ORLANDO – Dylan Horowitz doesn’t look old enough to shave let alone order a beer yet he’s already created his own golf training aid with famed PGA golf instructor Rick Sessinghaus.
Horowitz, 20, is the captain of the Chapman University men’s golf team in Southern California, but in his spare time he’s invented the Kavooa Pro swing training aid, a tripod-based product that can be adjusted via a patented telescoping device with rods (golf alignment sticks) to stabilize a golfer’s head and hips during the swing.
At 16, Horowitz was taking lessons from Sessinghaus, who is best-known as the instructor to two-time major winner Colin Morikawa from a young age until late last year. Horowitz’s main swing flaw was his head dipping down and forward during the swing and compensating with his arms. Sessinghaus would hold a stick to his head during lessons but once COVID struck in March 2020 they began doing FaceTime lessons and Horowitz needed someone or something to monitor his head position during this period of isolation. In MacGuyver fashion, he taped a pool noodle to the top of a punching bag around his height and set it up for hitting into a net at home. When courses reopened, he realized he needed something he could take to the course.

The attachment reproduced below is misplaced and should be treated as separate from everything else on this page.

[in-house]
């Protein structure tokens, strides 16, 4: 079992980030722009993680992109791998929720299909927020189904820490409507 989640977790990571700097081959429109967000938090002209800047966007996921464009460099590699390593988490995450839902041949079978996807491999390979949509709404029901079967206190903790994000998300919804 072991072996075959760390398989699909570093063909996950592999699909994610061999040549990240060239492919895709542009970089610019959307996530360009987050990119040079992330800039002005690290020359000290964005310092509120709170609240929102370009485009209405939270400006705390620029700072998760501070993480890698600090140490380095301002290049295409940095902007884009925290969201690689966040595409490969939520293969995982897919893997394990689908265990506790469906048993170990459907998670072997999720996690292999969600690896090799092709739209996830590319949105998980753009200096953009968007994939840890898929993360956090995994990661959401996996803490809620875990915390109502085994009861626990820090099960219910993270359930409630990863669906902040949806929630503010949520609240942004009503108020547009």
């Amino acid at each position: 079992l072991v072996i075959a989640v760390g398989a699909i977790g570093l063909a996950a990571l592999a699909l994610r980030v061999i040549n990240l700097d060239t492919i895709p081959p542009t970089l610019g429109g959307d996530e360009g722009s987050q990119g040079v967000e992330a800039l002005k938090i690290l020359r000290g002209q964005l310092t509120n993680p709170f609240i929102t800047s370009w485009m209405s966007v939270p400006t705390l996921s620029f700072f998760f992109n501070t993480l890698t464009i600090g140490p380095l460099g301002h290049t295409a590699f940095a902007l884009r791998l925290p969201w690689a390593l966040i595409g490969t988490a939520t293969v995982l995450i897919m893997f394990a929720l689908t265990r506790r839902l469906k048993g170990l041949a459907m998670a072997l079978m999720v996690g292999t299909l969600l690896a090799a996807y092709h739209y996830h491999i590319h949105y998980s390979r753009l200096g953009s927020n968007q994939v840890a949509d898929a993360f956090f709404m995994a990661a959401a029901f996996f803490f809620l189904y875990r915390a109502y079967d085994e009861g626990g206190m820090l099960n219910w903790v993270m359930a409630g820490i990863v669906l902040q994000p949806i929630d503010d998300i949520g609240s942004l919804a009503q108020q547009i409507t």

“So, I put two Star Wars light sabers together, poked two holes at the end of it and put it on top of a tripod,” he said.
That was the original version of the Kavooa Pro, which means stable in Hebrew. Two years and several refinements later from PVC piping to 3-D printing, he has created an adjustable training aid that can address multiple flaws in the golf swing, or as he put it, “the Swiss Army knife of golf training aids.”
“When he showed me the first prototype I knew he was on to something because of its versatility,” said Sessinghaus, who has endorsed products before but never has been involved to this extent. “Seeing it evolve was fascinating. In addition to head movement, it can help with hip movement and swing plane and even putting and chipping.”
This is Horowitz’s second time attending the PGA Show and first time with a booth. His father, mother and cousin help run the business. What’s been the biggest challenge of bringing his adjustable training aid to market?
“Figuring out how to work with my mom and dad,” he said with a laugh, noting that he’s also had to learn about tariffs, distribution, margins and the intricacies of running a business.